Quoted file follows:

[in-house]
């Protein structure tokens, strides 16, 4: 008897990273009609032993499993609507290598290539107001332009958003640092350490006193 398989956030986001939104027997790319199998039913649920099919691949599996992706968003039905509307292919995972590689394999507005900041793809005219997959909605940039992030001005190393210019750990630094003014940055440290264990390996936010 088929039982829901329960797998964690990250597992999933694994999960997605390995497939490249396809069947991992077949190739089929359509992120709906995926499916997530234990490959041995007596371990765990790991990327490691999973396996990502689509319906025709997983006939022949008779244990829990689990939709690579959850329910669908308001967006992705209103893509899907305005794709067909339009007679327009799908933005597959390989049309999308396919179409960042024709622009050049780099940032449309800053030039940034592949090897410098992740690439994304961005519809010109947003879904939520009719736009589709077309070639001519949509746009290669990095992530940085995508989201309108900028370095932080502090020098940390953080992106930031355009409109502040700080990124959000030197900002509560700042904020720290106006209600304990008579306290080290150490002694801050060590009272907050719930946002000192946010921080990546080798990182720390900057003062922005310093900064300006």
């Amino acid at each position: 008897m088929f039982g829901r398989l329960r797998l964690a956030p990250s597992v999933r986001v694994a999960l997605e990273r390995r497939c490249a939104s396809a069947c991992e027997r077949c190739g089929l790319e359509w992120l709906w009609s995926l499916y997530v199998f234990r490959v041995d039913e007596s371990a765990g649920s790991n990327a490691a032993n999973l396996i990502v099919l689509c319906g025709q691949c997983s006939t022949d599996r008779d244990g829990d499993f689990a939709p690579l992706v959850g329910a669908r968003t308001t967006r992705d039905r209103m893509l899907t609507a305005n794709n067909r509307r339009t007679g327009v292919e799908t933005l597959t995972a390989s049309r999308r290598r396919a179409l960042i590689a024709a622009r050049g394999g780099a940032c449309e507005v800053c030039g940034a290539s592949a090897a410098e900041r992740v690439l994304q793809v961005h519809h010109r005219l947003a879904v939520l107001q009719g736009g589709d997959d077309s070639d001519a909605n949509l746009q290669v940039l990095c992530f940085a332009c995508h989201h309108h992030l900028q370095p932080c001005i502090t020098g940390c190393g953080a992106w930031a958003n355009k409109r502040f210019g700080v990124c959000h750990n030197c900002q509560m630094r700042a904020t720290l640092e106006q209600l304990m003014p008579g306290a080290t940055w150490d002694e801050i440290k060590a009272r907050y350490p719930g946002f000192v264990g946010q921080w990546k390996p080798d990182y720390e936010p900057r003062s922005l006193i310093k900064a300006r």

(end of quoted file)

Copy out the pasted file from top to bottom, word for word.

[in-house]
């Protein structure tokens, strides 16, 4: 008897990273009609032993499993609507290598290539107001332009958003640092350490006193 398989956030986001939104027997790319199998039913649920099919691949599996992706968003039905509307292919995972590689394999507005900041793809005219997959909605940039992030001005190393210019750990630094003014940055440290264990390996936010 088929039982829901329960797998964690990250597992999933694994999960997605390995497939490249396809069947991992077949190739089929359509992120709906995926499916997530234990490959041995007596371990765990790991990327490691999973396996990502689509319906025709997983006939022949008779244990829990689990939709690579959850329910669908308001967006992705209103893509899907305005794709067909339009007679327009799908933005597959390989049309999308396919179409960042024709622009050049780099940032449309800053030039940034592949090897410098992740690439994304961005519809010109947003879904939520009719736009589709077309070639001519949509746009290669990095992530940085995508989201309108900028370095932080502090020098940390953080992106930031355009409109502040700080990124959000030197900002509560700042904020720290106006209600304990008579306290080290150490002694801050060590009272907050719930946002000192946010921080990546080798990182720390900057003062922005310093900064300006």
């Amino acid at each position: 008897m088929f039982g829901r398989l329960r797998l964690a956030p990250s597992v999933r986001v694994a999960l997605e990273r390995r497939c490249a939104s396809a069947c991992e027997r077949c190739g089929l790319e359509w992120l709906w009609s995926l499916y997530v199998f234990r490959v041995d039913e007596s371990a765990g649920s790991n990327a490691a032993n999973l396996i990502v099919l689509c319906g025709q691949c997983s006939t022949d599996r008779d244990g829990d499993f689990a939709p690579l992706v959850g329910a669908r968003t308001t967006r992705d039905r209103m893509l899907t609507a305005n794709n067909r509307r339009t007679g327009v292919e799908t933005l597959t995972a390989s049309r999308r290598r396919a179409l960042i590689a024709a622009r050049g394999g780099a940032c449309e507005v800053c030039g940034a290539s592949a090897a410098e900041r992740v690439l994304q793809v961005h519809h010109r005219l947003a879904v939520l107001q009719g736009g589709d997959d077309s070639d001519a909605n949509l746009q290669v940039l990095c992530f940085a332009c995508h989201h309108h992030l900028q370095p932080c001005i502090t020098g940390c190393g953080a992106w930031a958003n355009k409109r502040f210019g700080v990124c959000h750990n030197c900002q509560m630094r700042a904020t720290l640092e106006q209600l304990m003014p008579g306290a080290t940055w150490d002694e801050i440290k060590a009272r907050y350490p719930g946002f000192v264990g946010q921080w990546k390996p080798d990182y720390e936010p900057r003062s922005l006193i310093k900064a300006r």